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R.I.P. W.C. Clark

W.C. Clark, the Godfather of Austin Blues, passed away on March 2 at the age of 84. Part of the bedrock of the Austin music scene, Clark performed on Austin City Limits in 1989 in celebration of his fiftieth birthday, joined by his friends and devotees Stevie Ray Vaughan, Jimmie Vaughan, Kim Wilson, Lou Ann Barton, and Angela Strehli. He was part of the ACL family and we will miss him.

W.C. Clark, Stevie Ray Vaughan, and Double Trouble drummer Chris Layton improvise a jam on Austin City Limits.

Singer, songwriter, guitarist, and bassist Clark became a professional musician at the age of 16, performing his first gig at the legendary Austin venue the Victory Grill. That led to gigs with other Texas blues and soul peers and pioneers, including T. D Bell, Blues Boy Hubbard, and Houston soul star Joe Tex. He also formed his own bands, taking other rising blues and R&B artists under his wing in the likes of the Storm (with Jimmie Vaughan), Southern Feeling (wth Angela Strehli), and the groundbreaking Triple Threat Revue (with Lou Ann Barton and Stevie Ray Vaughan). Other mentees included members of the Fabulous Thunderbirds and Sextons Charlie and Will. Beginning in the eighties, Clark led his own band, the W.C. Clark Blues Revue, for nearly forty years, touring the world and releasing eight albums along the way.

W.C. Clark and Friends perform “Take Me to the River.”

“W.C. was a class act and a gentleman,” said ACL executive producer Terry Lickona. “He was loved and respected by many, but fame and fortune were not his goals. He epitomized the best of the Austin music scene, and there are none others quite like him.”

Clark played his final gig at Giddy Ups on February 20, a mere thirteen days before his death, leaving behind an enviable legacy. He will be greatly missed.

W.C. Clark and Friends on Austin City Limits, 1989. L-R: Angela Strehli, Stevie Ray Vaughan, Jon Blondell, W.C. Clark. Photo by Scott Newton.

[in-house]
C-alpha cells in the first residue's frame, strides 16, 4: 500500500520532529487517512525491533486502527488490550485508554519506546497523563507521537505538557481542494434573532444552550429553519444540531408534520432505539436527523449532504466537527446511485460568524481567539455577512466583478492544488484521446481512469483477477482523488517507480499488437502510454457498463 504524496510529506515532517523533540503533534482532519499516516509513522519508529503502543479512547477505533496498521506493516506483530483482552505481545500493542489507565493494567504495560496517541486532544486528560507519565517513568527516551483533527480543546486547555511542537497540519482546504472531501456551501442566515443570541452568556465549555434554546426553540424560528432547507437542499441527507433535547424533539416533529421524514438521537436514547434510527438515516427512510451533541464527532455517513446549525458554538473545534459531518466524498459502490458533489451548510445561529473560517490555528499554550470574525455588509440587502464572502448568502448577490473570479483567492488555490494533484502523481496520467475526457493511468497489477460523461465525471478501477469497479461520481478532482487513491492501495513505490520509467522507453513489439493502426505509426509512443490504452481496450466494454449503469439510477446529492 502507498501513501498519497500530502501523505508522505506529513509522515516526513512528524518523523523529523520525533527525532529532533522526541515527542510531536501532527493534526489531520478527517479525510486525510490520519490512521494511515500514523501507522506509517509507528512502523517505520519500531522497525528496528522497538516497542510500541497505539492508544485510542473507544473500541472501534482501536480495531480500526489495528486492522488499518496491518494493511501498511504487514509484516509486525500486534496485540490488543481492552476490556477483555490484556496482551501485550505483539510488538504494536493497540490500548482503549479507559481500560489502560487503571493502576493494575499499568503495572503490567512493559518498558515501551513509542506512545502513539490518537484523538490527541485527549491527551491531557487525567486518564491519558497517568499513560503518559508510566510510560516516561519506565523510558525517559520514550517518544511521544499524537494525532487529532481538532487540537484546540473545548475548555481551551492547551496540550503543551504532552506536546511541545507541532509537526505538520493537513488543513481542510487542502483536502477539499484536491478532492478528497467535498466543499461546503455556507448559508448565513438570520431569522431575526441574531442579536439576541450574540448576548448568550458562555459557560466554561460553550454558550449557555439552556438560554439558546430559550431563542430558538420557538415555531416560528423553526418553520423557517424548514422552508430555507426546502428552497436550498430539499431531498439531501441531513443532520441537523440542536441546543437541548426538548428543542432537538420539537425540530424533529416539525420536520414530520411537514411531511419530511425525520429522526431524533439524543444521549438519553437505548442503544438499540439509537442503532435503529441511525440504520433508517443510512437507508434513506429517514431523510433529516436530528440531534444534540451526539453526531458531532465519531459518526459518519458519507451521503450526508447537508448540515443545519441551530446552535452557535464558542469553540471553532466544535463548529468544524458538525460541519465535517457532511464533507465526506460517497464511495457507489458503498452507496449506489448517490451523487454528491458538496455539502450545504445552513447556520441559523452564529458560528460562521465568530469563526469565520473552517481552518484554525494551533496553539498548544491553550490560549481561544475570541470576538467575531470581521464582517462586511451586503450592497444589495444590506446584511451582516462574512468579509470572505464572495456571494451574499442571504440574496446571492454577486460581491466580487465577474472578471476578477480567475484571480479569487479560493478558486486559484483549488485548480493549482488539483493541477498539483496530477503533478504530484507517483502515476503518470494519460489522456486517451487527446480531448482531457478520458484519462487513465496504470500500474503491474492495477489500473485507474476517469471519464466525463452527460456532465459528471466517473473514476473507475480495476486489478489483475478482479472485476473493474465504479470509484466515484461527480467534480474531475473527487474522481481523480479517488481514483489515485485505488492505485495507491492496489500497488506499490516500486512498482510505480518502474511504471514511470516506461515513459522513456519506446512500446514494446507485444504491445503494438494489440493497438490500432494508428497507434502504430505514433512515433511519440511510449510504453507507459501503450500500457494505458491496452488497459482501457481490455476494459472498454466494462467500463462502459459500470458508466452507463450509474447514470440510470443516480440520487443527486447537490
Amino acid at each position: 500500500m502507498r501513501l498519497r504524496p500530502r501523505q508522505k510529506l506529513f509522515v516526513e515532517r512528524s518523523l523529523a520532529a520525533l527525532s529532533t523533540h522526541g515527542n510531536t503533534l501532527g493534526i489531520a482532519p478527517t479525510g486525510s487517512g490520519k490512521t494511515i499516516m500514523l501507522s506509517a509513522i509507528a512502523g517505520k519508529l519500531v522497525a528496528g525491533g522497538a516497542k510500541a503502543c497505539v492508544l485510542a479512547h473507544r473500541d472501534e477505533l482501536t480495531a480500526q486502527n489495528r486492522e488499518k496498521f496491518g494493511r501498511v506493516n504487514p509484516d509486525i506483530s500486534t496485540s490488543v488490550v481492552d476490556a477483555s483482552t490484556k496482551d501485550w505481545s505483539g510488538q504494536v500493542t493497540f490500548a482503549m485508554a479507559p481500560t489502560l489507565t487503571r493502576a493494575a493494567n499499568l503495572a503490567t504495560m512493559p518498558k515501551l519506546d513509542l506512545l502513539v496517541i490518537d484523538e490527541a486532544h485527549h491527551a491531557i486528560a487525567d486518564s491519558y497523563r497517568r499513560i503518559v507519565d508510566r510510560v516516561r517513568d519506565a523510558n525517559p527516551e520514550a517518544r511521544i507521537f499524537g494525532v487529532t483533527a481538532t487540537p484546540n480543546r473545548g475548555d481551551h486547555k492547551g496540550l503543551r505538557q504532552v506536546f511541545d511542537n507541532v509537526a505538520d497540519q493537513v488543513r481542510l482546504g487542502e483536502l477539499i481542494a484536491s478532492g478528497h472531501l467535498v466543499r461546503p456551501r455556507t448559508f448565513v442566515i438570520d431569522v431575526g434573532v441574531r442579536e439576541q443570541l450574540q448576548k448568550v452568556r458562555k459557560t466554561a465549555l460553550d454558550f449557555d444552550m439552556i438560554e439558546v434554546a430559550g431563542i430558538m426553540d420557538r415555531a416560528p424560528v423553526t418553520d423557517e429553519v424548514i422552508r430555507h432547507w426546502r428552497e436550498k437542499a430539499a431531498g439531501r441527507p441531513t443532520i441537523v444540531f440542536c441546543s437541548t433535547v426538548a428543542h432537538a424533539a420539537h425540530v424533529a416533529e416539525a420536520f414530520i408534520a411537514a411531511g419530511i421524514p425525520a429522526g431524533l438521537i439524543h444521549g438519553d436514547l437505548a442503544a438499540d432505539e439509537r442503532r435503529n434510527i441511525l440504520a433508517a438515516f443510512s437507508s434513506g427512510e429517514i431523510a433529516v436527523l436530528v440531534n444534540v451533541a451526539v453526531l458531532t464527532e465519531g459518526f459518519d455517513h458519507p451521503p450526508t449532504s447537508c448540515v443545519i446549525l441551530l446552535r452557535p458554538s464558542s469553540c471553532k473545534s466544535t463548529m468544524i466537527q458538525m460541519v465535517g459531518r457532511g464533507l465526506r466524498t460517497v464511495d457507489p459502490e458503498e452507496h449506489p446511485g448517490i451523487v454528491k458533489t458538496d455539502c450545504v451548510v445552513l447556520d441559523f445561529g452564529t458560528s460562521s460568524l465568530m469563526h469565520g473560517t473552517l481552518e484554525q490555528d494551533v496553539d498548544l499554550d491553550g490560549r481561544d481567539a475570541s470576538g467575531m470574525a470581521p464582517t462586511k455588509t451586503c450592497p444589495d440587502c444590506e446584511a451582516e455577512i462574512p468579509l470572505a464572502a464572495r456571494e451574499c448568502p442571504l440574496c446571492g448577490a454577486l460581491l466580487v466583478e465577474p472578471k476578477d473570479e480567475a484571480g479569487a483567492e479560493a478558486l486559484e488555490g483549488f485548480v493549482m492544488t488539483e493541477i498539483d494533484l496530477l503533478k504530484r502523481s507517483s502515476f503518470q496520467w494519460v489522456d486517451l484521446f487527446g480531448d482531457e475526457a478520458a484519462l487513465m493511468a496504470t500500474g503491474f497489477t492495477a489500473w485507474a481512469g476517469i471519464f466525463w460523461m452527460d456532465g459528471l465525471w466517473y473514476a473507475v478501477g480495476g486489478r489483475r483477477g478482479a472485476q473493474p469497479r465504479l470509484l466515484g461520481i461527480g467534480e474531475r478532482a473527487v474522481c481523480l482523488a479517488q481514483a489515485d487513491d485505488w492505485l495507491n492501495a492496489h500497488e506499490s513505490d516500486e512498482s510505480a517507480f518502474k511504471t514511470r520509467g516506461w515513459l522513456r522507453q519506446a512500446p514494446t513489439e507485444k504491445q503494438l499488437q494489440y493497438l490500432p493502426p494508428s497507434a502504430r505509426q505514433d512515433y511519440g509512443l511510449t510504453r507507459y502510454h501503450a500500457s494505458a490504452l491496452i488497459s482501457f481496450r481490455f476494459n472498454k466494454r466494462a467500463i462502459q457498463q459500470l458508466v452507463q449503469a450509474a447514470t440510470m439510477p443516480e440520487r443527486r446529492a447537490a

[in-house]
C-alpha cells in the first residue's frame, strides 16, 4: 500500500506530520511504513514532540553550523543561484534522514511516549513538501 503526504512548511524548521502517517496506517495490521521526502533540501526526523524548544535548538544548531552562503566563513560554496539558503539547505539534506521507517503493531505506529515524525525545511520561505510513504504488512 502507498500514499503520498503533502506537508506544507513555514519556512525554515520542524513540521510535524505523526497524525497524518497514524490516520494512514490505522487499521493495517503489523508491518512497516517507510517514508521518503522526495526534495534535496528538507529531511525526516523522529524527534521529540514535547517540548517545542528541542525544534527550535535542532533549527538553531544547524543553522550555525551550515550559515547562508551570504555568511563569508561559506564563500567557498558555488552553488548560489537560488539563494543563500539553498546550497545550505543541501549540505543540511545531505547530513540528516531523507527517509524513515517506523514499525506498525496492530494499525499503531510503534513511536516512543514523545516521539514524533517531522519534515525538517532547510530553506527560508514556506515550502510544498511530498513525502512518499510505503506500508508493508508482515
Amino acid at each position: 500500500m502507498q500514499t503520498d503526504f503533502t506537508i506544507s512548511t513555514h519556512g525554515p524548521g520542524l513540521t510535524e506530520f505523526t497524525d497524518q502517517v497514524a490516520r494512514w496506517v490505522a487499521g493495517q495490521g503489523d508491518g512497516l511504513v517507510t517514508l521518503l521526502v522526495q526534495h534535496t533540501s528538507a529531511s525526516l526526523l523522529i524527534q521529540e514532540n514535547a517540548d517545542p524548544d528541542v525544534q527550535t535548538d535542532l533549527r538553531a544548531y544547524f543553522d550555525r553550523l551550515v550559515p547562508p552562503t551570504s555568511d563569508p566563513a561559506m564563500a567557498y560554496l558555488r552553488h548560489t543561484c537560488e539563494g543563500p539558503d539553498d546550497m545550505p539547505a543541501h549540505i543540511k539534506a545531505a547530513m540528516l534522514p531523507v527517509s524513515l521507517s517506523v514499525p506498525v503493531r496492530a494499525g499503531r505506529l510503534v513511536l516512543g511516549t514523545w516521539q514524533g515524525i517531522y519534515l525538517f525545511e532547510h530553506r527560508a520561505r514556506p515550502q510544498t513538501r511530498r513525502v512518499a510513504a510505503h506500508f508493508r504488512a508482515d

Featured News

K.T. Oslin R.I.P.

The Austin City Limits crew is sad to hear of the death of singer, songwriter and country hitmaker K.T. Oslin at the age of 78. The three-time Grammy-winning artist suffered from Parkinson’s disease for many years, and had been diagnosed with Covid-19 last week. 

Raised in Houston, Texas, Oslin majored in drama at Lon Morris and sang in a folk trio with Guy Clark as a young adult in her hometown. She found success appearing in musical stage productions in New York City and starting writing songs in her NY apartment. Her first country singles came out on Elektra Records in the early 80s, but failed to make much of a dent in the charts. It wasn’t until 1987 when, at the age of 45, she hit with her self-penned “80’s Ladies,” her first top-ten, CMA- and Grammy award-winning single, which pushed the album of the same name to the top of the C&W charts. She continued having hits through the early nineties, including her #1 singles “Hold Me” (which won her two further Grammys), “I’ll Always Come Back,” “Come Next Monday” and “Do Ya.” She also wrote songs for the Judds and Gail Davies. 

“K.T. brought an edge and an attitude that was missing in Country music in the 80’s and 90’s – especially among female singers,” said ACL executive producer Terry Lickona. “There weren’t many singers of any gender singing lyrics like ‘We were stoned rock and rollers in the 60’s.’ She helped pave the way for the new generation of women in Country to come.”

For the rest of her career Oslin alternated between acting and music, releasing six LPs in total, including 2001’s Live Close By, Visit Often, produced by the Mavericks’ Raul Malo, and her final album Simply in 2015. She appeared on Austin City Limits twice, in 1989 and 1992. Here she is with her closing number from the latter year, singing “Do Ya.”